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so I've been trying to mirror the double hashing using SHA256 in Google Script, and I am not able to replicate the second hash. The first one gets replicated correctly, but then something must be off with that first hash being plugged into the next digest.

  var teststring = "hello";

  var firsthash=Utilities.computeDigest(Utilities.DigestAlgorithm.SHA_256, teststring); 

  var secondhash=Utilities.computeDigest(Utilities.DigestAlgorithm.SHA_256, firsthash);

  app.getElementById('balancelabel').setText("result: "+secondhash);

I then look up first hash and second hash on an online converter. First hash matches the below expectation, and the second doesn't. I have tried so many things to try to modify firsthash variable but can't seem to make it work.

This is what the hashes should be: hello 2cf24dba5fb0a30e26e83b2ac5b9e29e1b161e5c1fa7425e73043362938b9824 (first round of sha-256) 9595c9df90075148eb06860365df33584b75bff782a510c6cd4883a419833d50 (second round of sha-256)

I have also been trying really hard to get that byte hash and produce a hex encoded string (not base64, which Google Script does seem to support out of the box).

Can someone PLEASE HELP?

EDIT: It appears impossible using Utitilies.computeDigest because it only accepts string as input. However, I just checked that I can implement this JS sha256 function in Google Script. How would I do a double hash using byte input of the first hash?

SHA256 JavaScript function

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Looks like you are giving the hex-encoded first result to the second hash, not the raw result, i.e. sha256(hex(sha256(x)) instead of sha256(sha256(x)) –  Thilo May 10 '13 at 3:23
Hmmm, so how do I get the raw result? I thought Utilities.computeDigest returns the raw result in byte form. –  user145453 May 10 '13 at 4:09
I don't know. I was just guessing that it is encoded since you directly setText the secondhash. –  Thilo May 10 '13 at 4:19
Actually, that returns a byte array. –  user145453 May 10 '13 at 4:22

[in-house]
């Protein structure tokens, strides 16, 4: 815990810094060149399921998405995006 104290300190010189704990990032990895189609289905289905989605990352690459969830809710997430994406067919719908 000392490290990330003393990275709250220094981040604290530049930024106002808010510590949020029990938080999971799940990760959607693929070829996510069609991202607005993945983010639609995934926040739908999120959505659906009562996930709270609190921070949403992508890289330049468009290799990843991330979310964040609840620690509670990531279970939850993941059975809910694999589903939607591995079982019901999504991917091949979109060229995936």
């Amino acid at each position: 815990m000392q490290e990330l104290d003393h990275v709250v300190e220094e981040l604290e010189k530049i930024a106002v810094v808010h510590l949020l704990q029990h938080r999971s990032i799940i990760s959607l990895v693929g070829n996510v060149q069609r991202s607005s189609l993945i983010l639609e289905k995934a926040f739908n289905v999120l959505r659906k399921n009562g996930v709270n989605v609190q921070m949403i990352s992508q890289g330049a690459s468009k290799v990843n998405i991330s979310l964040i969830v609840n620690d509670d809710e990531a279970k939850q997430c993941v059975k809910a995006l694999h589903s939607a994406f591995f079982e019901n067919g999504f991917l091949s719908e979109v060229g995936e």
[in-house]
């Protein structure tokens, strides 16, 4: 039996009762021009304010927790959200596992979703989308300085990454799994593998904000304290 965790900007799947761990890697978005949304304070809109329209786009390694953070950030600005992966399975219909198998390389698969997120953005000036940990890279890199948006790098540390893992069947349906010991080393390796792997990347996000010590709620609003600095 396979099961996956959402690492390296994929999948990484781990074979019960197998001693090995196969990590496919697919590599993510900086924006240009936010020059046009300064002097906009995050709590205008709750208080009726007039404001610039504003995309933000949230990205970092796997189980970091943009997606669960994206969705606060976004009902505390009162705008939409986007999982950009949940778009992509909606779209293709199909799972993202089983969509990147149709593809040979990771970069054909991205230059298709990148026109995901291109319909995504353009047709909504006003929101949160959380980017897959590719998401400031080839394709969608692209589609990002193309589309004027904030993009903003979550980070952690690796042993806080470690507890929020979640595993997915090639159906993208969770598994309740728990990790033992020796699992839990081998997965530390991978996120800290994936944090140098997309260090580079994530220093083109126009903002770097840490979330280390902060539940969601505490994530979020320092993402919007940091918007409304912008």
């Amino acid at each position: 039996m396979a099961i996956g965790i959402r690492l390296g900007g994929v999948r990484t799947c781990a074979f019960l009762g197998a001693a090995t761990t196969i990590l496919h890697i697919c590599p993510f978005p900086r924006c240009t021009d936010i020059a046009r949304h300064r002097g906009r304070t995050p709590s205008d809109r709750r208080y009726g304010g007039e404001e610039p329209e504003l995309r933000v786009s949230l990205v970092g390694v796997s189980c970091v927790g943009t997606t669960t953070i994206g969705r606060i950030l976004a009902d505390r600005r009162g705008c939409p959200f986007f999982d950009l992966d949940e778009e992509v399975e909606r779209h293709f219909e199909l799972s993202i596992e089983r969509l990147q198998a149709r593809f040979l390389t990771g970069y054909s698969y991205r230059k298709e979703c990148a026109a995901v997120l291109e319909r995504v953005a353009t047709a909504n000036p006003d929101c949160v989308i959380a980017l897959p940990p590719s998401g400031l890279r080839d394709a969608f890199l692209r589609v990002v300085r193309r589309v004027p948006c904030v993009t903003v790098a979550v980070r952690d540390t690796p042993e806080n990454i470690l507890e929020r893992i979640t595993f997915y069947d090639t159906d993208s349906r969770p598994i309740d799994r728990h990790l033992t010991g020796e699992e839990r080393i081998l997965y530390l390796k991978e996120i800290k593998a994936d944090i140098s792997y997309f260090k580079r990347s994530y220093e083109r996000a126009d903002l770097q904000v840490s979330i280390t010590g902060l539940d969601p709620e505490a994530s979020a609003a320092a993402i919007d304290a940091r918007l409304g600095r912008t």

True. I looked at the docs now. computeDigest takes a String input. Not sure if it can be made to work with binary data. –  Thilo May 10 '13 at 4:27

2 Answers 2

function sign(message){
message = message || "thisisteststring";
var signature = Utilities.computeDigest(
var signatureStr = '';
for (i = 0; i < signature.length; i++) {
   var byte = signature[i];
    if (byte < 0)
      byte += 256;
var byteStr = byte.toString(16);
// Ensure we have 2 chars in our byte, pad with 0
if (byteStr.length == 1) byteStr = '0'+byteStr;
signatureStr += byteStr;

return signatureStr;

You Can you this function for converting string to your disired format

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There was a related question recently: get back a string representation from computeDigest(algorithm, value) byte[].

I modified the gist with the answer from that question, and it now includes a function to return a string digest using sha256.

var teststring = "hello";
var result = signSHA_256(signSHA_256(teststring));
// d7914fe546b684688bb95f4f888a92dfc680603a75f23eb823658031fff766d9

Result from online tool

The result from the double-digest call matches the result from the online generator.

enter image description here

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Hi! Thanks so much for taking time to look into this. However, this is the result I have been getting all along, which is wrong. Apparently, the "d7..." hash is not a hash of the first hash, but is a hash of a string representation of the first hash, which are two different things. The second hash should be the "95.." one. The problem seems to be stemming from the fact that I am unable to feed the byte representation of the first hash into the second SHA digest. Your hex string representation implementation, though, is what I was looking for! Thank you!! –  user145453 May 10 '13 at 20:46
@user145453 - Maybe you will find some help here. It suggests using Latin1 charset for binary, to avoid default mapping to UTF-8. –  Mogsdad May 11 '13 at 2:00

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